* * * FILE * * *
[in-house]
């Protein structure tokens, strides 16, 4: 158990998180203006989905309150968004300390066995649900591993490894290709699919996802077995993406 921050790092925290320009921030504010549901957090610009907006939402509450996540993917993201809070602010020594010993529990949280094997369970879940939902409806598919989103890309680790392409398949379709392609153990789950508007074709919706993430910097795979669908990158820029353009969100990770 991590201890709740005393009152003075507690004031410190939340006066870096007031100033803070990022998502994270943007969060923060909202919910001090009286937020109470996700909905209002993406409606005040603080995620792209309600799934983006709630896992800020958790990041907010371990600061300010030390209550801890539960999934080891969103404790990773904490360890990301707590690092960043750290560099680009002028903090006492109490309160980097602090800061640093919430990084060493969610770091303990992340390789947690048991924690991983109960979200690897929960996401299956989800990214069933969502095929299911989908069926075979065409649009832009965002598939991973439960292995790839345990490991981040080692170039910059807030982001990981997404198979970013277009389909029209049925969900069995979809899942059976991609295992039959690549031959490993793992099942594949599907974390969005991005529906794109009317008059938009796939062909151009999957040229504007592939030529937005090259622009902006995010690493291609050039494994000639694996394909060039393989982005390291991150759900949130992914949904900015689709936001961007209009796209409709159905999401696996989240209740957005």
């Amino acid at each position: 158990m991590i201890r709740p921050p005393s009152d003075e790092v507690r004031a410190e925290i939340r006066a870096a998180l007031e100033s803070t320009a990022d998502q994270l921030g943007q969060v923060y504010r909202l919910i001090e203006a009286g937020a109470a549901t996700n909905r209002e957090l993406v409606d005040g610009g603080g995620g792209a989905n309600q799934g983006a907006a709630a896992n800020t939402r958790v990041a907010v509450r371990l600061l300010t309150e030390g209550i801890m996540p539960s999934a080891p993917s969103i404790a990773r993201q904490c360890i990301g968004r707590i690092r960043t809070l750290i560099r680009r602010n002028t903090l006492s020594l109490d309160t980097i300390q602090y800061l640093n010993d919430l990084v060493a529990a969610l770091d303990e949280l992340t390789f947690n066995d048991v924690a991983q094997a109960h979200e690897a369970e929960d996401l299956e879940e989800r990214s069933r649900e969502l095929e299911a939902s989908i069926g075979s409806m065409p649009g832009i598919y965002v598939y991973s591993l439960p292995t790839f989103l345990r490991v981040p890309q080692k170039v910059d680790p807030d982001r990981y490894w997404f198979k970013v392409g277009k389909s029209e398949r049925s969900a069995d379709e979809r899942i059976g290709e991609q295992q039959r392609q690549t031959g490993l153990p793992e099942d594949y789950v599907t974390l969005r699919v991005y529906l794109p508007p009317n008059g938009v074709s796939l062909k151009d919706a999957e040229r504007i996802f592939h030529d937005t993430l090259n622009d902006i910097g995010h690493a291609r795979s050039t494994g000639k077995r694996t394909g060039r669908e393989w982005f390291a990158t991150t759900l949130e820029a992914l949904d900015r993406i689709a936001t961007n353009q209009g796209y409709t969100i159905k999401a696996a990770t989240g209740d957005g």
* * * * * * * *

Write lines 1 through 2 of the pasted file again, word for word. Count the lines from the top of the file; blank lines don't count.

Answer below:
[in-house]
């Protein structure tokens, strides 16, 4: 158990998180203006989905309150968004300390066995649900591993490894290709699919996802077995993406 921050790092925290320009921030504010549901957090610009907006939402509450996540993917993201809070602010020594010993529990949280094997369970879940939902409806598919989103890309680790392409398949379709392609153990789950508007074709919706993430910097795979669908990158820029353009969100990770 991590201890709740005393009152003075507690004031410190939340006066870096007031100033803070990022998502994270943007969060923060909202919910001090009286937020109470996700909905209002993406409606005040603080995620792209309600799934983006709630896992800020958790990041907010371990600061300010030390209550801890539960999934080891969103404790990773904490360890990301707590690092960043750290560099680009002028903090006492109490309160980097602090800061640093919430990084060493969610770091303990992340390789947690048991924690991983109960979200690897929960996401299956989800990214069933969502095929299911989908069926075979065409649009832009965002598939991973439960292995790839345990490991981040080692170039910059807030982001990981997404198979970013277009389909029209049925969900069995979809899942059976991609295992039959690549031959490993793992099942594949599907974390969005991005529906794109009317008059938009796939062909151009999957040229504007592939030529937005090259622009902006995010690493291609050039494994000639694996394909060039393989982005390291991150759900949130992914949904900015689709936001961007209009796209409709159905999401696996989240209740957005």